No Duty to Disclose Prior Art in Patent Term Extension Proceeding
Granting summary judgment and dismissing an inequitable conduct claim in Schering Corp. v. Mylan Pharmaceuticals, Inc., No. 09-6383 (JLL), 2011 WL 1885709, *3-*5 (D.N.J. May 17, 2011), the district court held that an applicant for a § 156 patent term extension has no duty to disclose to the PTO in that term extension proceeding any prior art that allegedly is material to the validity of the claims. Instead the applicant only has a “a duty to disclose ‘material information adverse to a determination of entitlement to the extension sought, which has not been previously made of record in the patent term extension proceeding ….’ 37 C.F.R. § 1.765(a).” Thus, “even assuming that counsel for [an applicant] knowingly fail[s] to disclose potentially invalidating prior art to the PTO in connection with the term extension proceedings for the ‘721 patent, such information [i]s not material [to] those proceedings.” Id The court instructed that “the relevant statute and rule simply do not require the disclosure of such material [i.e., material prior art] or the communication of any ‘knowledge’ of the legal conclusions that could be drawn therefrom. Id.
For additional materials on duty to disclose applicable to PTO proceedings see generally Annotated Patent Digest § 27:8 PTO Regulations Applicable to Specific PTO Proceedings.
First-to-File Rule Barred Second False Marking Suit
Granting a Rule 12(b)(6) dismissal with prejudice, the district court in Champion Labs., Inc. v. Parker-Hannifin Corp., No. 1:10-CV-02371-OWW-DLB, 2011 WL 1883832, *4-*9 (E.D. Cal. May 17, 2011), held that as the government is the real plaintiff in a false marking suit, the first-to-file rule applies to bar a second suit brought for the same acts of alleged false patent marking by a different relator. Thus, “[t]he qui tam statute provides for a single claim for false marking, not multiple claims for multiple penalties.” Id. at *6 (emphasis in original)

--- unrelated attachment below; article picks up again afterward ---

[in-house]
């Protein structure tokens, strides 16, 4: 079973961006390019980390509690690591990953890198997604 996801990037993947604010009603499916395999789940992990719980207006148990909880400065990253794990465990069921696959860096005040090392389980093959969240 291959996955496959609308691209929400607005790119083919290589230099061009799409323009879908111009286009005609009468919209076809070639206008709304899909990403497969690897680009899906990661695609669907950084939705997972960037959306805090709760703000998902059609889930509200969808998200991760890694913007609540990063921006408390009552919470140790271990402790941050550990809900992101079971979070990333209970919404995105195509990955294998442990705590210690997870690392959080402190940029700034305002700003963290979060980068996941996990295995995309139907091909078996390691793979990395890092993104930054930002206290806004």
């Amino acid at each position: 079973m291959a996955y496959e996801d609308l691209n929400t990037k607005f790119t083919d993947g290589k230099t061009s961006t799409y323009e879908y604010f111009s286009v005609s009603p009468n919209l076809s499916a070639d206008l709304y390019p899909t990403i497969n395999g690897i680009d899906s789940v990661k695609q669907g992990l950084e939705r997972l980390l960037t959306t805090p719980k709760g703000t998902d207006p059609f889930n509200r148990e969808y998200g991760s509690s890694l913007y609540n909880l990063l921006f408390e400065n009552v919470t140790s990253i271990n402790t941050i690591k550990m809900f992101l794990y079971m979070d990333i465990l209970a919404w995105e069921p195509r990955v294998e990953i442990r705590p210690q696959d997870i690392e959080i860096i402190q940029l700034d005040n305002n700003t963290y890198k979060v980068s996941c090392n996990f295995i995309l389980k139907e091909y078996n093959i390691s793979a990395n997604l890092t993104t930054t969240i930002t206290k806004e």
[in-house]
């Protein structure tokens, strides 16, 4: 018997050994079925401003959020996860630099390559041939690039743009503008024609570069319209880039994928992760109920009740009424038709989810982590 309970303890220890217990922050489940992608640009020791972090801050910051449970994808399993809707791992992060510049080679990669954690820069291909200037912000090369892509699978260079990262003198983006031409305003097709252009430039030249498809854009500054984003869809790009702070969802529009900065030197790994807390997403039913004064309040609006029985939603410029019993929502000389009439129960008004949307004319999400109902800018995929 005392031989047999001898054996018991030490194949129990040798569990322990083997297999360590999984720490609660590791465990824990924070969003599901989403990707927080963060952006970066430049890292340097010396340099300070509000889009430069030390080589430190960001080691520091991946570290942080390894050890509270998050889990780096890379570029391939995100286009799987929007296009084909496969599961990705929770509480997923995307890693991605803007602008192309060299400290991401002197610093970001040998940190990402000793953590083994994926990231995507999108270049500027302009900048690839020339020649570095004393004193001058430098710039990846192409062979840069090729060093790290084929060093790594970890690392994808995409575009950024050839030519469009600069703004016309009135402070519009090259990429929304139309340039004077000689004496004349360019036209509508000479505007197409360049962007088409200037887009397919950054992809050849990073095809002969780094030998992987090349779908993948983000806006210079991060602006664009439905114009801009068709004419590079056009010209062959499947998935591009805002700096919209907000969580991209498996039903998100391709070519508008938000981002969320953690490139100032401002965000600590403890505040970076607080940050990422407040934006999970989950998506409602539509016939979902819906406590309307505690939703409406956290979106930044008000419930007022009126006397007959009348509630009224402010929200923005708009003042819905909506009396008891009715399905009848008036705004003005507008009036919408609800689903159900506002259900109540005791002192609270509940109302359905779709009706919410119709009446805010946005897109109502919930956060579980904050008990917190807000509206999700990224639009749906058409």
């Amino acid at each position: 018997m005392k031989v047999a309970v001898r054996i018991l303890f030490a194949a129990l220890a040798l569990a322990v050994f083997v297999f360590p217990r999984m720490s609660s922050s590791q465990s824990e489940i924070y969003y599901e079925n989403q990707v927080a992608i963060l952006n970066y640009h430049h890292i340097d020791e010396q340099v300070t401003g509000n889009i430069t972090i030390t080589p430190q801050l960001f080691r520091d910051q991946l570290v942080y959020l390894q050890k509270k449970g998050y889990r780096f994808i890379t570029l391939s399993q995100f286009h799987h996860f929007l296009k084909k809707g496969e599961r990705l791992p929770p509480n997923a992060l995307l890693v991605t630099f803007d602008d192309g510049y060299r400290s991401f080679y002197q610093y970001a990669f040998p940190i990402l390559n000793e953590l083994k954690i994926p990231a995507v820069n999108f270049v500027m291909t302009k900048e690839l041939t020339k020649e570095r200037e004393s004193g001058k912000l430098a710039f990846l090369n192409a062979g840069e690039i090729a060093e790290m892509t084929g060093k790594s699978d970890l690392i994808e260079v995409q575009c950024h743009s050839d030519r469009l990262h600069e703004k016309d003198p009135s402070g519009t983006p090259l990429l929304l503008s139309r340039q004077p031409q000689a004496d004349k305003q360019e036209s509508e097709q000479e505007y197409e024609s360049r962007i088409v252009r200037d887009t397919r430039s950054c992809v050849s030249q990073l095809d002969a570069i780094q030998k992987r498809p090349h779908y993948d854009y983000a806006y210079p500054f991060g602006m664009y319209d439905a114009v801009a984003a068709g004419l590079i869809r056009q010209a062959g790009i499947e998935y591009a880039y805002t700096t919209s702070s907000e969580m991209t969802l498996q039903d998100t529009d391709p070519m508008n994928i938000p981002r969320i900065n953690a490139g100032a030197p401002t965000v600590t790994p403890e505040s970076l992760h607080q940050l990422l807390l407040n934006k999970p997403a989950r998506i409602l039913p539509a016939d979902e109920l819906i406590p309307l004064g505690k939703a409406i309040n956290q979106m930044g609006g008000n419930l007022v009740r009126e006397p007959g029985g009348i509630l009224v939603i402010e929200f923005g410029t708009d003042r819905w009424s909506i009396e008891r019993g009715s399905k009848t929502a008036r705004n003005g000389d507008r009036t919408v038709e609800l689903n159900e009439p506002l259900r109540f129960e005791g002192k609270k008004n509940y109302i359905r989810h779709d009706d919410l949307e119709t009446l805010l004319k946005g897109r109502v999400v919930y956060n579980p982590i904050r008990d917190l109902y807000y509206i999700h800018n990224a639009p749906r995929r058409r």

For additional materials regarding multiple false marking suits see generally Annotated Patent Digest § 34:103.50 Different Suits by Different Plaintiffs on Same Alleged Acts of False Marking.
Computer Method Claim Held Invalid on Rule 12(b)(6)
Addressing a § 101 invalidity challenge on a Rule 12(b)(6) motion to dismiss, the district court in Glory Licensing LLC v. Toys “R” Us, Inc., No. 09-4252 (FSH), 2011 WL 1870591, *2-*4 (D.N.J. May 16, 2011), held invalid a claim reciting:
A method of processing information on a first computer system comprising at least one computer, which comprises:
a. receiving a file by transmission from another computer system external to said first computer system and automatically displaying said file on a computer display as a template;
b. automatically selecting and extracting information from said file according to content instructions;
c. providing utilities capable of automatically routing the extracted information as input information to an unrestricted diversity of application programs according to customizable transmission format instructions tailored to enable correct processing of the input information by any application program that requires said input information;
d. transmitting said input information to each application program requiring said input information; and
e. automatically processing said input information by said each application program.”
The court concluded that the claim did not claim a machine as “[t]he case law is clear that simply the use of a programmed computer is not sufficient to satisfy the machine or apparatus prong of the test.” Additionally, the court found the claim did not address any transformation since “the relevant claims in the Glory Patents address a ‘mere transfer’ of data from an electronic or hard copy document to an application program. Glory cannot claim that the data itself is transformed or even changes at all.”
For additional materials regarding § 101 challenges and computer/business methods see generally Annotated Patent Digest § 20:14 Mathematical Algorithms/Computer Programs; § 20:15—Cases Finding Invention With Mathematical Algorithm Had Patentable Statutory Subject Matter; § 20:16 —Cases Finding Invention With Mathematical Algorithm Lacked Patentable Statutory Subject Matter; § 20:18.100 Post-Bilski Cases Finding Claimed Business Method was Not Patentable Subject Matter.